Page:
Passive immunization with an extended half-life monoclonal antibody protects Rhesus macaques against aerosolized ricin toxin

Chad J. Roy, Greta Van Slyke, Dylan Ehrbar, Zachary A. Bornholdt, Miles B. Brennan, Lioudmila Campbell, Michelle Chen, Do Kim, Neil Mlakar, Kevin J. Whaley, Jeffrey W. Froude, Fernando J. Torres-Velez, Ellen Vitetta, Peter J. Didier, Lara Doyle-Meyers, Larry Zeitlin, Nicholas J. Mantis

Research output: Contribution to journalArticlepeer-review

12 Scopus citations


Inhalation of ricin toxin (RT), a Category B biothreat agent, provokes an acute respiratory distress syndrome marked by pro-inflammatory cytokine and chemokine production, neutrophilic exudate, and pulmonary edema. The severity of RT exposure is attributed to the tropism of the toxin’s B subunit (RTB) for alveolar macrophages and airway epithelial cells, coupled with the extraordinarily potent ribosome-inactivating properties of the toxin’s enzymatic subunit (RTA). While there are currently no vaccines or treatments approved to prevent RT intoxication, we recently described a humanized anti-RTA IgG1 MAb, huPB10, that was able to rescue non-human primates (NHPs) from lethal dose RT aerosol challenge if administered by intravenous (IV) infusion within hours of toxin exposure. We have now engineered an extended serum half-life variant of that MAb, huPB10-LS, and evaluated it as a pre-exposure prophylactic. Five Rhesus macaques that received a single intravenous infusion (25 mg/kg) of huPB10-LS survived a lethal dose aerosol RT challenge 28 days later, whereas three control animals succumbed to RT intoxication within 48 h. The huPB10-LS treated animals remained clinically normal in the hours and days following toxin insult, suggesting that pre-existing antibody levels were sufficient to neutralize RT locally. Moreover, pro-inflammatory markers in sera and BAL fluids collected 24 h following RT challenge were significantly dampened in huPB10-LS treated animals, as compared to controls. Finally, we found that all five surviving animals, within days after RT exposure, had anti-RT serum IgG titers against epitopes other than huPB10-LS, indicative of active immunization by residual RT and/or RT-immune complexes.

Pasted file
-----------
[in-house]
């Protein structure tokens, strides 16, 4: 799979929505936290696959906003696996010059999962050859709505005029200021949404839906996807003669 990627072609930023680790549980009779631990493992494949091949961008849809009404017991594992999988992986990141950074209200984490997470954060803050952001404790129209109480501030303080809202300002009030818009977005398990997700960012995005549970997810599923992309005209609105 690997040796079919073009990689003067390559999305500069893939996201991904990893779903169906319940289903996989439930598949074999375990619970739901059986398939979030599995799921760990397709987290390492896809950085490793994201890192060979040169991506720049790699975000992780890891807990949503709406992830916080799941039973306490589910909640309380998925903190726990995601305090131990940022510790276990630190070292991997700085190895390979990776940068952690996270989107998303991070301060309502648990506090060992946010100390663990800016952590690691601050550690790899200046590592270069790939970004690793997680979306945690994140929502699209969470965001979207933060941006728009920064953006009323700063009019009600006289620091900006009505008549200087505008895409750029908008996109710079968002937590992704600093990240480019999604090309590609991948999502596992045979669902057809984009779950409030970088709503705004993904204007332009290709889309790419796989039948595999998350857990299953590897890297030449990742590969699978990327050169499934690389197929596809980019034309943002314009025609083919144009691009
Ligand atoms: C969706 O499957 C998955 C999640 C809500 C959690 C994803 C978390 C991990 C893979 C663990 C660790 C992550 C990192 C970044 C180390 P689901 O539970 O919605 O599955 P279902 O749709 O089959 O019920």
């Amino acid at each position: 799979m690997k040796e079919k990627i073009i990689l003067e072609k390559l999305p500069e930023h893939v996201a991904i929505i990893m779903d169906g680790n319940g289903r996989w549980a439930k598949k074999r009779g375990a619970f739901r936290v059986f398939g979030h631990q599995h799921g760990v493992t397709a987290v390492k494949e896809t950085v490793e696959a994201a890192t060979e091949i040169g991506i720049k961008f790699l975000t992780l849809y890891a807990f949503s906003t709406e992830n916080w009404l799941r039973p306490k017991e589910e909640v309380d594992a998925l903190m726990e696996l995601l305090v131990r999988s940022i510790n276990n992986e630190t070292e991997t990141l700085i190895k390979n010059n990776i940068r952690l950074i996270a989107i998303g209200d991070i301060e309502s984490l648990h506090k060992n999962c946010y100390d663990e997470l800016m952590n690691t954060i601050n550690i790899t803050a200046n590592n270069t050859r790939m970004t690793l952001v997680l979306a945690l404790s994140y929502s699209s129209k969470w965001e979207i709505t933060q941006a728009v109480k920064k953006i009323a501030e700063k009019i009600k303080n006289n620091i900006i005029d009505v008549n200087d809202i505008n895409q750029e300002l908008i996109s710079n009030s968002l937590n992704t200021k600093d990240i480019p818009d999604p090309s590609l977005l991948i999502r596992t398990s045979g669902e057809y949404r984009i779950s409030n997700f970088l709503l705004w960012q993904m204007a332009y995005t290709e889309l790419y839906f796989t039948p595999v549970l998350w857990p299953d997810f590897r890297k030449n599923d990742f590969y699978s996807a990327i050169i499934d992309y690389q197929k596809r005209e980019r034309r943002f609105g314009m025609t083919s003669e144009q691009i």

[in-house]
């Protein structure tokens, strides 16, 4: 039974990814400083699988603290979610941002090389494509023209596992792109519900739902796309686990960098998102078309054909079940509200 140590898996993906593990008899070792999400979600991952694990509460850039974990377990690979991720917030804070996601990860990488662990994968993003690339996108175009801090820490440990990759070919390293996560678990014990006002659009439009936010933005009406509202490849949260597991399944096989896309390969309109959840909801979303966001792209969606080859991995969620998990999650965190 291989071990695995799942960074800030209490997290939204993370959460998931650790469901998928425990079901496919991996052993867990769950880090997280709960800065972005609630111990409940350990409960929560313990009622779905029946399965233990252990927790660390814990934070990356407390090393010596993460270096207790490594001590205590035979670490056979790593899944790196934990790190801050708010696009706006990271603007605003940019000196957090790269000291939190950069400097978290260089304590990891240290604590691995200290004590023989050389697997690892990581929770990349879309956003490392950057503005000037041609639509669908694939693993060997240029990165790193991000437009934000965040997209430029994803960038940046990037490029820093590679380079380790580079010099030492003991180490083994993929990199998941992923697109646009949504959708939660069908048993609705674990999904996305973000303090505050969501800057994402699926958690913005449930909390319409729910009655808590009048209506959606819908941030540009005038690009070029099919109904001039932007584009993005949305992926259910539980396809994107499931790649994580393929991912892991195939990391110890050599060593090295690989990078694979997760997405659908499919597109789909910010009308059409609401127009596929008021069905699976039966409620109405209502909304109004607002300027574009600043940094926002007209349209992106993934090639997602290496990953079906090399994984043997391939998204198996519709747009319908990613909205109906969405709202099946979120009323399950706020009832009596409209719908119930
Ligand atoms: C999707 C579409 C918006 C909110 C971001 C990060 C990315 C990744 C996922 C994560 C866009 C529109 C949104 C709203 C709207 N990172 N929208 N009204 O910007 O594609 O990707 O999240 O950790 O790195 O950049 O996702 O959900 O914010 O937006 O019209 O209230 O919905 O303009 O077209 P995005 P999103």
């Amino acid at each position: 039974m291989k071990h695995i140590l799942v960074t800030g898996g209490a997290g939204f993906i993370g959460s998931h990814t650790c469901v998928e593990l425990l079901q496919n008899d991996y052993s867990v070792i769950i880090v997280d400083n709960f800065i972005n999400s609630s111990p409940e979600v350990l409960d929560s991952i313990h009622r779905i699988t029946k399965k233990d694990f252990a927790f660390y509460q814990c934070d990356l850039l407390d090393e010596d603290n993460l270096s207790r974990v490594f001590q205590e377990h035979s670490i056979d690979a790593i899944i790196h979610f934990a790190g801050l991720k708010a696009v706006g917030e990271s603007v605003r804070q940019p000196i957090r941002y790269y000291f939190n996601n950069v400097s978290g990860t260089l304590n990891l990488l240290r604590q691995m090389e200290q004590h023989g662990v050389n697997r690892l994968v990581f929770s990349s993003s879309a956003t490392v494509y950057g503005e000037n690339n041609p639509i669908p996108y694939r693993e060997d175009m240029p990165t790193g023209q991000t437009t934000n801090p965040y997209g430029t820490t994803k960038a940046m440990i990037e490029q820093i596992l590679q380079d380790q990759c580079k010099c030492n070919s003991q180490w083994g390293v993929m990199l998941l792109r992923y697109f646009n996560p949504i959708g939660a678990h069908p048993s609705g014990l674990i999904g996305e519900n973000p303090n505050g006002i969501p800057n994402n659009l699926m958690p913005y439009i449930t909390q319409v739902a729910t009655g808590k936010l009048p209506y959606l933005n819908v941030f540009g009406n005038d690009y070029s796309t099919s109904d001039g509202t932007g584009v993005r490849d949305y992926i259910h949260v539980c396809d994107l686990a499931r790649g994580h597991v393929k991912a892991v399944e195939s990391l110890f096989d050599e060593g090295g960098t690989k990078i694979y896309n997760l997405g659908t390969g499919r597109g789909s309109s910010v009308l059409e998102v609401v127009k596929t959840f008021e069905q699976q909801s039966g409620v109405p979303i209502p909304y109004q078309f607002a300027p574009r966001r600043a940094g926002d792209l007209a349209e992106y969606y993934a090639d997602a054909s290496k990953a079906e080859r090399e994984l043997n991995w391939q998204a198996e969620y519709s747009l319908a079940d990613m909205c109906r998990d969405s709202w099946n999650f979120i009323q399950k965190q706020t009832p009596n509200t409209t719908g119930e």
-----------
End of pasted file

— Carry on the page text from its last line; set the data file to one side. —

Original languageEnglish (US)
Article number13
Journalnpj Vaccines
Issue number1
StatePublished - Dec 1 2020

ASJC Scopus subject areas

  • Immunology
  • Pharmacology
  • Infectious Diseases
  • Pharmacology (medical)


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